Hiding the truth in plain sight

Dusan Bicanski  “I don’t get it. It just about a bunch of animals, but the pigs are mean.” I still cringe when I hear students make comments like this. My own children were introduced to George Orwell’s Animal Farm, when they were twelve. Their perception of the book varied. One enjoyed the complex politics expressed in simple language; the other liked the believable humans he portrayed using animals. However, both were intrigued with the idea of stealthily writing about other people disguised as something else. How could I get my students to understand this? It was time to have them create their own allegories.

In order to write an allegory the students have to make certain decisions. The first is to choose an actual situation that they feel strongly about and series of events that demonstrates what they feel. I encourage student to use real events from their own life.  For example, a student may believe that the pressure caused by grades decreases learning, because he did a half-way job on a really creative art project in order to have enough time to complete math homework.  Often the situation concerns peers or family, and the feelings are very negative. I try not to shrink from this kind of content, for it is the source of for many authors’ writings. However, I tell them to use generic descriptions of their characters in the outline.  The final allegory will still express their feelings even if the characters are transformed and renamed.

Next, the students need to select an ordinary setting that can be used to demonstrate the relationships in their series of events. Animals work well for characters and classes of people. Sometimes we take a field trip to the one of the science classrooms to watch the birds, fish, rats, snakes, etc. Students take notes on the apparent characteristics of each if the species to help them determine what part each should play in the allegory. The harder part is creating a concrete image for an abstract idea such honesty, creativity or pressure. Encourage students to select generic people, animals, objects, or events that they connect with these ideas first before determining the setting.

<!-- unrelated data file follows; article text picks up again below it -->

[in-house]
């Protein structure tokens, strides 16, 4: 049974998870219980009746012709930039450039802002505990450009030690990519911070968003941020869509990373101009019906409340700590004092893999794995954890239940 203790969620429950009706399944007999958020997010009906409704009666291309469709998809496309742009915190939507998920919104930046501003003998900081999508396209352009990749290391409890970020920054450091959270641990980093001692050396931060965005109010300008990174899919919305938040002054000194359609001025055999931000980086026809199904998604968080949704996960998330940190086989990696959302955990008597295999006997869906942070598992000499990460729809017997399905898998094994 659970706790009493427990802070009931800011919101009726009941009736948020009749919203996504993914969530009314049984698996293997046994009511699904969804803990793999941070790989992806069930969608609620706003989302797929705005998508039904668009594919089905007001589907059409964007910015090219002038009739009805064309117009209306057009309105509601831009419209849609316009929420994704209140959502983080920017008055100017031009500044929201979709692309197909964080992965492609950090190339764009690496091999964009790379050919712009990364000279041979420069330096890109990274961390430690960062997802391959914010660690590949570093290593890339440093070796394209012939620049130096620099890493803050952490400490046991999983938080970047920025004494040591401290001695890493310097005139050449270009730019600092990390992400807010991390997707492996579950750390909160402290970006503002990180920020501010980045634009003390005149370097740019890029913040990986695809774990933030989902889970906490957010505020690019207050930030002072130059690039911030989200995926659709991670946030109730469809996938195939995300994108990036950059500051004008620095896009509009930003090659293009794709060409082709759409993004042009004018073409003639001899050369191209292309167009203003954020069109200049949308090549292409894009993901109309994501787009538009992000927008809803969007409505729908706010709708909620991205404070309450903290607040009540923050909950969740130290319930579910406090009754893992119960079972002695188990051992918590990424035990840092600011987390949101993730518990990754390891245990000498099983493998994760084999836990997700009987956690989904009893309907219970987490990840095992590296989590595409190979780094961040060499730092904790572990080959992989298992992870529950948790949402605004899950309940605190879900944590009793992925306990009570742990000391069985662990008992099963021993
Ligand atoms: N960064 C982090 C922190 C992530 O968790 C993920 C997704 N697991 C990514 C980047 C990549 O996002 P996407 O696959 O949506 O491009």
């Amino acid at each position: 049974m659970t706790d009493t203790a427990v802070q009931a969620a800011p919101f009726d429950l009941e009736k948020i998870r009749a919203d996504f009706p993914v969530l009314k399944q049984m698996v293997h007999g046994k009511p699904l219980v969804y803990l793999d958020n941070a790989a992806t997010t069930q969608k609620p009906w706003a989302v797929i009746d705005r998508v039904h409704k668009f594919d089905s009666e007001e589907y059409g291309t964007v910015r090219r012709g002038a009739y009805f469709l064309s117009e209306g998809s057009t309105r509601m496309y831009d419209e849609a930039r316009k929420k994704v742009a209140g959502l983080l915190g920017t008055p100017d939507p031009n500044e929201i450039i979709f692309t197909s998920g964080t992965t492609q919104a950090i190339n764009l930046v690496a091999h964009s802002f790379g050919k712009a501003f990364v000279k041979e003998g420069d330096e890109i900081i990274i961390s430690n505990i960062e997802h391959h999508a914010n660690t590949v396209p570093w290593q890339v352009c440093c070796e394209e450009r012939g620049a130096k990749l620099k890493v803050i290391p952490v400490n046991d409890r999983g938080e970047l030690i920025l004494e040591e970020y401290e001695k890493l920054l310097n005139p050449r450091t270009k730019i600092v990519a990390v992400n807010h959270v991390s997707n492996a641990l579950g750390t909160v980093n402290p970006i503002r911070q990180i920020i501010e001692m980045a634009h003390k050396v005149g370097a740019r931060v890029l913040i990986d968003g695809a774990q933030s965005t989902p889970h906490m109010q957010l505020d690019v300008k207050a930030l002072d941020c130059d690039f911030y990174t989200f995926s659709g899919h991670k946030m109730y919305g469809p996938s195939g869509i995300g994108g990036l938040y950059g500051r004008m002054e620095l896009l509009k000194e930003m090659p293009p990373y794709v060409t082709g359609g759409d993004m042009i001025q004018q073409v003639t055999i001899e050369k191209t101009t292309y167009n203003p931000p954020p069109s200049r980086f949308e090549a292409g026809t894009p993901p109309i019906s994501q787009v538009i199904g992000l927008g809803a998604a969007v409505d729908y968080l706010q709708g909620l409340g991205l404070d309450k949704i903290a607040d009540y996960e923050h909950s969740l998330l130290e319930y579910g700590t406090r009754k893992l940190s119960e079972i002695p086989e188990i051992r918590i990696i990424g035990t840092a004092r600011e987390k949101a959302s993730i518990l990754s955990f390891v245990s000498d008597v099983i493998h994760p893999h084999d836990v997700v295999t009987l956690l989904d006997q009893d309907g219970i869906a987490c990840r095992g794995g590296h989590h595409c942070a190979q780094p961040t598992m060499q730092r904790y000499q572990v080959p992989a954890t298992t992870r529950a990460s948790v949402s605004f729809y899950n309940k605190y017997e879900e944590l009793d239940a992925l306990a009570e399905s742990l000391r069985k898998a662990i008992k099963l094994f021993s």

The outline below is only a framework. Many students need this to start their writing so I usually provide one, but I do not restrict students to using it.

Writing an allegory

What situation (happenings, people, rules) do you feel strongly about?  Choose one that has a great effect on you – either for good or bad.

List all characters  and objects  that portray groups or ideas. (at least 3).   How will you portray each in allegory?

Describe the setting you will be using in the allegory:  the place, what it looks like, and the time.

Describe a chain the events that occurred to make you feel that way. Include at least three events. (Each one will be at least a paragraph in the allegory)  Use same  Parts of plot as described earlier:  Conflict, Event 1, Event 2, Climax, Conclusion or what happens to the main character at the end.

Photo by Dusan Bicanski

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